When you think of something minty or perhaps eat a peppermint or two, it’s often synonymous with toothpaste or other dental products. How many times have you or a friend eaten something minty and described it as tasting like toothpaste? It’s amazing, and almost funny, how quickly we have come to associate all of our dental products with mint. But did you know that mint actually does little to freshen your breath? At our office in Drexel Hill, PA, we’re always open to helping our patients learn more about their oral health and how best to take care of it. Read along as we explore the origins of mint and how it came to popularity in our dental care.
A History of Mint and How it Works
In ancient times, it was found that mint was more used to flavor food, drinks, or even be used for medicinal purposes, but not for freshening your breath. Up until the early 1800s other substances were used to attempt to freshen the breath, from cinnamon and rosemary to ginger and sage, but not mint quite yet. It wasn’t until a dental surgeon named Washington Sheffield concocted the first premixed toothpaste with mint oil, which was reproduced by Colgate & Co. By the 1920s, cures for halitosis (bad breath) became more common from companies such as Listerine and Pepsodent. The craze took off and evolved into the “cool mint” trend we now associate with dental care.
The trick lies in the chemical makeup of mint. Peppermint contains menthol, which causes the certain cold receptors in our mouth to open up. This is where the cooling sensation comes from, when in fact you aren’t consuming anything that’s cold. While it creates this cooling sensation, it’s not a magical fix for your bad breath either. The true causes of halitosis go deeper than just your breath.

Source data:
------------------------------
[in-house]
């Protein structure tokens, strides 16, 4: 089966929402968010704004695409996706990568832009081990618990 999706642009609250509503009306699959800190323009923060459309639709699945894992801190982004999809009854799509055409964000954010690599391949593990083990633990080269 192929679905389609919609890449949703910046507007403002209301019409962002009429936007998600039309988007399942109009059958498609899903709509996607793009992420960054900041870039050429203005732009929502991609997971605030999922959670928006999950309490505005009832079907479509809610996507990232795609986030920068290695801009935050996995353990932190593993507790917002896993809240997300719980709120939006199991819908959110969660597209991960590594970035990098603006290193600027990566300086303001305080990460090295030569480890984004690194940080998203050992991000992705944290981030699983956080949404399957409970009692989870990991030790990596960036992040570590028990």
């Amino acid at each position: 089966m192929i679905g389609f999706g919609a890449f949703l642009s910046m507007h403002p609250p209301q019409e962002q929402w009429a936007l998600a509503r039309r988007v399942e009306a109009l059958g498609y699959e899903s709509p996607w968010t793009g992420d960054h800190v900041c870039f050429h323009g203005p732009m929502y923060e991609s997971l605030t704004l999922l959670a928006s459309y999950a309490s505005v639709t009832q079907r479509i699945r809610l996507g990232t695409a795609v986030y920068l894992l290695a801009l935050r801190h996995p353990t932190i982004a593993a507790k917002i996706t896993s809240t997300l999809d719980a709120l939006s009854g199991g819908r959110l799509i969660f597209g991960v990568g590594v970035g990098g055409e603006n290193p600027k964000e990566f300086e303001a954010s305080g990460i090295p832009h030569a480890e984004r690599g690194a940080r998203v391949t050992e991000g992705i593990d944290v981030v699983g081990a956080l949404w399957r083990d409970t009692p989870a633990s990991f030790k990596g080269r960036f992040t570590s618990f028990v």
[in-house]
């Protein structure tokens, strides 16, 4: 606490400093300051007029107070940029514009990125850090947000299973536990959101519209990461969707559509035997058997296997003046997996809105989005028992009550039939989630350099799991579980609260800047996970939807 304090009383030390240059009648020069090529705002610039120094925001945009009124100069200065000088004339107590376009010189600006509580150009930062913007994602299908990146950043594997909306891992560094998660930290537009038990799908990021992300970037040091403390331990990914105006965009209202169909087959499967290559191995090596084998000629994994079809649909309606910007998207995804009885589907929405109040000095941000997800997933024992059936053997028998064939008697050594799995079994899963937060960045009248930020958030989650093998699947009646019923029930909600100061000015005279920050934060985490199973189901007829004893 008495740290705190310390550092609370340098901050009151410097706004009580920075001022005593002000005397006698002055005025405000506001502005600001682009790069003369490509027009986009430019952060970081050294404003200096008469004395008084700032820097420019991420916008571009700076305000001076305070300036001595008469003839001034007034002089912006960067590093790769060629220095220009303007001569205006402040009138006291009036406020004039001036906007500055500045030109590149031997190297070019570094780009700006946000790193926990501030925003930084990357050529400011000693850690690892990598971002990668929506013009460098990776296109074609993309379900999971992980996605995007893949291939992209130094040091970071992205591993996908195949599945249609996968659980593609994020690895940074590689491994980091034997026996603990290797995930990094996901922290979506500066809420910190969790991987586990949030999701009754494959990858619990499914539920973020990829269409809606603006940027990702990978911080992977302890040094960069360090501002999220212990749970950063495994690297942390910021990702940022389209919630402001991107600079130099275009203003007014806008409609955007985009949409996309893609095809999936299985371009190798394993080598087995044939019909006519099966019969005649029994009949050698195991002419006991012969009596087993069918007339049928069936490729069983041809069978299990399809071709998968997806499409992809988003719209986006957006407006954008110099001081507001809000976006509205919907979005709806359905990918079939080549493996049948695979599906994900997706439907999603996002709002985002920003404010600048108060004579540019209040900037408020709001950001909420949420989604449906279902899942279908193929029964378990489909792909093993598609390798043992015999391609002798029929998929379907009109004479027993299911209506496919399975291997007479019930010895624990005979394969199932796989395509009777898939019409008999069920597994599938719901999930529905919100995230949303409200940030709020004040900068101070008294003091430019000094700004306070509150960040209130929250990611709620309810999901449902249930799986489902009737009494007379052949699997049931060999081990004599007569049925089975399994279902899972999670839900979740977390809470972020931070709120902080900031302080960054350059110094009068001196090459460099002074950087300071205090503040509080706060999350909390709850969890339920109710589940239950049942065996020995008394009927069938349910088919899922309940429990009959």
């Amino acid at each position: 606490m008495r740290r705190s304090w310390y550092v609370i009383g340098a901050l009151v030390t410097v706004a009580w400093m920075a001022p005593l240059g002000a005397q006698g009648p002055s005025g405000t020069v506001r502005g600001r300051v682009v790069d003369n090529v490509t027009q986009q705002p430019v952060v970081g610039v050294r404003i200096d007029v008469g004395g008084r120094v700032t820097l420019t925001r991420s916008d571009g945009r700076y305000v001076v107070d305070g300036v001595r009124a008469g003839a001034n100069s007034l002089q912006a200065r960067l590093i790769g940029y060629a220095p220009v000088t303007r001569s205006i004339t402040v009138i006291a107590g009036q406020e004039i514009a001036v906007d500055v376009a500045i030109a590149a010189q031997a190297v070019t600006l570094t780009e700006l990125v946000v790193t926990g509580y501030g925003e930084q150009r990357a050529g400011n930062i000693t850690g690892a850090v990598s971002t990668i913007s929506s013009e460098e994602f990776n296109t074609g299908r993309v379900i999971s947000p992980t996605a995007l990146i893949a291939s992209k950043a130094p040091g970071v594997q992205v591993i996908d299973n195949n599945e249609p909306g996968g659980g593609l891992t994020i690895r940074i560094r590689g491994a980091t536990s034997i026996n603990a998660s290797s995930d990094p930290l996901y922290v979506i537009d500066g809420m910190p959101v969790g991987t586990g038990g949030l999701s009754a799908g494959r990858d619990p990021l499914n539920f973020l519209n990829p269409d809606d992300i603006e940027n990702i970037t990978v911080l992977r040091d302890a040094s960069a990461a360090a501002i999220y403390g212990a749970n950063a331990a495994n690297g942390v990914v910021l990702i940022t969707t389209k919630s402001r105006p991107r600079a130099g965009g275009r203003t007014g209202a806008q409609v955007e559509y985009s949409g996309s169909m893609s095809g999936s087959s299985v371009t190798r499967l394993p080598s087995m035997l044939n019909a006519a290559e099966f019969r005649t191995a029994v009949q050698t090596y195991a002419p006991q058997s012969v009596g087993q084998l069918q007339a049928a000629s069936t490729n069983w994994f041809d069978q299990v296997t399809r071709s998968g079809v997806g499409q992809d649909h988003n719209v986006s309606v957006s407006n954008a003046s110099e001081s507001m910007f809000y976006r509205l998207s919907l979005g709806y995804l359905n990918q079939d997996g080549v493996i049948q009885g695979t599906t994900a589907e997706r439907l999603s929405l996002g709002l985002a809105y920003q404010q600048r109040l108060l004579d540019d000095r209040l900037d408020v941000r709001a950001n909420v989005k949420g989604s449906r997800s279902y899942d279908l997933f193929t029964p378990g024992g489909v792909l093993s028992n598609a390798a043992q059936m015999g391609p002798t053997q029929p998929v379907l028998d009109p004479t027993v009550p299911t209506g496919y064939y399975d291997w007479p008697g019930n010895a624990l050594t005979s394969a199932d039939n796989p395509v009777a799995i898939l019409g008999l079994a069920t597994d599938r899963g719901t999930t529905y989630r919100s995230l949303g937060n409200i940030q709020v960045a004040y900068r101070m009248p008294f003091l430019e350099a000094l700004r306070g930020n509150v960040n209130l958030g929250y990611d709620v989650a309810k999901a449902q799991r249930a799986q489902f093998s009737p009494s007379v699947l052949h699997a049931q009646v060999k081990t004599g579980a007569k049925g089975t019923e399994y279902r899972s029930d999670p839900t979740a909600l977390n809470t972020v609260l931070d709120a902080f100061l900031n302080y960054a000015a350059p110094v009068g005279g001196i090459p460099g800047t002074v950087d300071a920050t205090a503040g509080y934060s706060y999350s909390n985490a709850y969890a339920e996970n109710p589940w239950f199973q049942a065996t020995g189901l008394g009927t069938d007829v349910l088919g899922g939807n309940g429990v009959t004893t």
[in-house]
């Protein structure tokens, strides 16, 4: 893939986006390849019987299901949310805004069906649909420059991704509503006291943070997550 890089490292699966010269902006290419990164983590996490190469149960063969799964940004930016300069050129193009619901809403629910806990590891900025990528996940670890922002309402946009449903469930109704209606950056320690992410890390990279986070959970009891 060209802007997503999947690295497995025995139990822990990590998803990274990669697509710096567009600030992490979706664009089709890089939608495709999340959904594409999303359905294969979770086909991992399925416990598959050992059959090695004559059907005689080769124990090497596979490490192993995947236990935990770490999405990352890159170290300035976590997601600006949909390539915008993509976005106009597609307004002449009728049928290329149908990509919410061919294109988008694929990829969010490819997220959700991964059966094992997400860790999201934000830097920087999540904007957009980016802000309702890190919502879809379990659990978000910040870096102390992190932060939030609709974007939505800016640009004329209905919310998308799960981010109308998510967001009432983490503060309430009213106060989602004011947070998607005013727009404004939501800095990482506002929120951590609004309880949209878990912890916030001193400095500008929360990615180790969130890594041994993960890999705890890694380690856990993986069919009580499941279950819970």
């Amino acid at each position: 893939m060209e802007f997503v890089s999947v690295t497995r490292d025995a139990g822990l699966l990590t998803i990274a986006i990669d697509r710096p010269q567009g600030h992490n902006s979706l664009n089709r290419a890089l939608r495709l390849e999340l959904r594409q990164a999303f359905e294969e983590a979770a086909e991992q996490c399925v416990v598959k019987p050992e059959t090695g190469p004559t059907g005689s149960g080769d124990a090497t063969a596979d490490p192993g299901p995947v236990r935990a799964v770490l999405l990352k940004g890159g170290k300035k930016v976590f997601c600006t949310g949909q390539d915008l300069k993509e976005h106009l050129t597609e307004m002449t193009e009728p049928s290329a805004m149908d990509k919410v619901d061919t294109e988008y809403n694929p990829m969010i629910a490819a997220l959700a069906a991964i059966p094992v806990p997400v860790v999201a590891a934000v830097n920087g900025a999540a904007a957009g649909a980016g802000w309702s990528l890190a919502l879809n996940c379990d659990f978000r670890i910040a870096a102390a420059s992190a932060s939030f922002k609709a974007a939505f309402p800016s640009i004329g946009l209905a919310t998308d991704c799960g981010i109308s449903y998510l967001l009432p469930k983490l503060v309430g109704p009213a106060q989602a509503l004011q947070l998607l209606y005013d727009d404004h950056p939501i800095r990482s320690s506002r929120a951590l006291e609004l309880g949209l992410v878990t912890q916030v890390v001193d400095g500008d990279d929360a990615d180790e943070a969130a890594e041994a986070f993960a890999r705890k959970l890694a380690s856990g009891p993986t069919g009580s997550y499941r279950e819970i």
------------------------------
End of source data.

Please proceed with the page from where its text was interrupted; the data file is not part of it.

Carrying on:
Causes of Bad Breath
While mint breath strips and other breath fresheners can give us peace of mind for a while, to truly fix your bad breath you need to look at some causes that may be lurking in your mouth. For halitosis is often a sign that you may have cavities or gum disease. It’s also not uncommon to find halitosis in those who have cracked fillings or soiled dentures. In these cases, implant dentistry can help by replacing these damaged parts and replace them with quality dental implants.
Some other causes can actually go deeper than your oral health as well: diabetes, bronchitis, acid reflux, postnasal drip, and more can affect how your breath tastes as well. If you are suffering from these diseases among others, we recommend you visit your doctor for a diagnosis. We have found that our patients with clean teeth and tongues have found an underlying problem in their body signaled by their bad breath.
Contact Our Office Today
At our office in Drexel Hill, PA we take particular pride in ensuring the health of our patients in Upper Darby, Havertown, Springfield, Broomal, and beyond. While minty freshness is now highly regarded, we are devoted to uncovering the true cause of your halitosis and helping you repair and recover your fresh breath in a healthy way. For cases where the halitosis occurs as a result of a bad tooth or bad tooth replacement, we offer dental implants to help you create the smile your deserve. Contact us today to schedule a consultation with Dr. Barry Cohen, and discover what your bad breath may be hiding and guide you towards the best treatment for you.
The post The Market for Mint: How Mint “Created” Fresh Breath appeared first on Dental Implants in Drexel Hill.